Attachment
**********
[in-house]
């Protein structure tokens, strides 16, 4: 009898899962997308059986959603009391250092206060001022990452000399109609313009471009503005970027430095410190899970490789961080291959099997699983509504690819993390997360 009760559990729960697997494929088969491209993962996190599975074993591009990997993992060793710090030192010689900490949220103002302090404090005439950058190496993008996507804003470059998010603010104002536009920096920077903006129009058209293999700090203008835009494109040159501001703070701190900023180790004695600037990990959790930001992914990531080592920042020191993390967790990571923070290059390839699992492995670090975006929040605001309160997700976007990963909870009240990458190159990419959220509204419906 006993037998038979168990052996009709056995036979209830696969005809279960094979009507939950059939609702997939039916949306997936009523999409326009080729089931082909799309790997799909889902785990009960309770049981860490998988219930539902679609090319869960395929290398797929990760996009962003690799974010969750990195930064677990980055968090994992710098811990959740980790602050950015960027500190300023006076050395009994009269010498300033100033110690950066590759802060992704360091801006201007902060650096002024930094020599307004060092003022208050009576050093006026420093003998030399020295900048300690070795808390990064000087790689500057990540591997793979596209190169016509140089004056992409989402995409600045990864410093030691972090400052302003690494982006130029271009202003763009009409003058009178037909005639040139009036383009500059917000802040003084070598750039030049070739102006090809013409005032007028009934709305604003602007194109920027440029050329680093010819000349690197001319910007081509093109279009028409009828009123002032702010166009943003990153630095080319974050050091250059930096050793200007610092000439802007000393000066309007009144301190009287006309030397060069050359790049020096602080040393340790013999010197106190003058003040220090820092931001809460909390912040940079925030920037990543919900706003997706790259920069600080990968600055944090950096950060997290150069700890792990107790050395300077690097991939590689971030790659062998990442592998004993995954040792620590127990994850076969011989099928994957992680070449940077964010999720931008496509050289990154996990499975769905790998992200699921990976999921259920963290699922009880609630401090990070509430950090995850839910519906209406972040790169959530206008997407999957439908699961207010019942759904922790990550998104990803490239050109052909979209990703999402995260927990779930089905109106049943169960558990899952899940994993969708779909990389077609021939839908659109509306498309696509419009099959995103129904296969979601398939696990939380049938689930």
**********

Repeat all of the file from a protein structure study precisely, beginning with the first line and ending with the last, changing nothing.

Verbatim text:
[in-house]
């Protein structure tokens, strides 16, 4: 009898899962997308059986959603009391250092206060001022990452000399109609313009471009503005970027430095410190899970490789961080291959099997699983509504690819993390997360 009760559990729960697997494929088969491209993962996190599975074993591009990997993992060793710090030192010689900490949220103002302090404090005439950058190496993008996507804003470059998010603010104002536009920096920077903006129009058209293999700090203008835009494109040159501001703070701190900023180790004695600037990990959790930001992914990531080592920042020191993390967790990571923070290059390839699992492995670090975006929040605001309160997700976007990963909870009240990458190159990419959220509204419906 006993037998038979168990052996009709056995036979209830696969005809279960094979009507939950059939609702997939039916949306997936009523999409326009080729089931082909799309790997799909889902785990009960309770049981860490998988219930539902679609090319869960395929290398797929990760996009962003690799974010969750990195930064677990980055968090994992710098811990959740980790602050950015960027500190300023006076050395009994009269010498300033100033110690950066590759802060992704360091801006201007902060650096002024930094020599307004060092003022208050009576050093006026420093003998030399020295900048300690070795808390990064000087790689500057990540591997793979596209190169016509140089004056992409989402995409600045990864410093030691972090400052302003690494982006130029271009202003763009009409003058009178037909005639040139009036383009500059917000802040003084070598750039030049070739102006090809013409005032007028009934709305604003602007194109920027440029050329680093010819000349690197001319910007081509093109279009028409009828009123002032702010166009943003990153630095080319974050050091250059930096050793200007610092000439802007000393000066309007009144301190009287006309030397060069050359790049020096602080040393340790013999010197106190003058003040220090820092931001809460909390912040940079925030920037990543919900706003997706790259920069600080990968600055944090950096950060997290150069700890792990107790050395300077690097991939590689971030790659062998990442592998004993995954040792620590127990994850076969011989099928994957992680070449940077964010999720931008496509050289990154996990499975769905790998992200699921990976999921259920963290699922009880609630401090990070509430950090995850839910519906209406972040790169959530206008997407999957439908699961207010019942759904922790990550998104990803490239050109052909979209990703999402995260927990779930089905109106049943169960558990899952899940994993969708779909990389077609021939839908659109509306498309696509419009099959995103129904296969979601398939696990939380049938689930």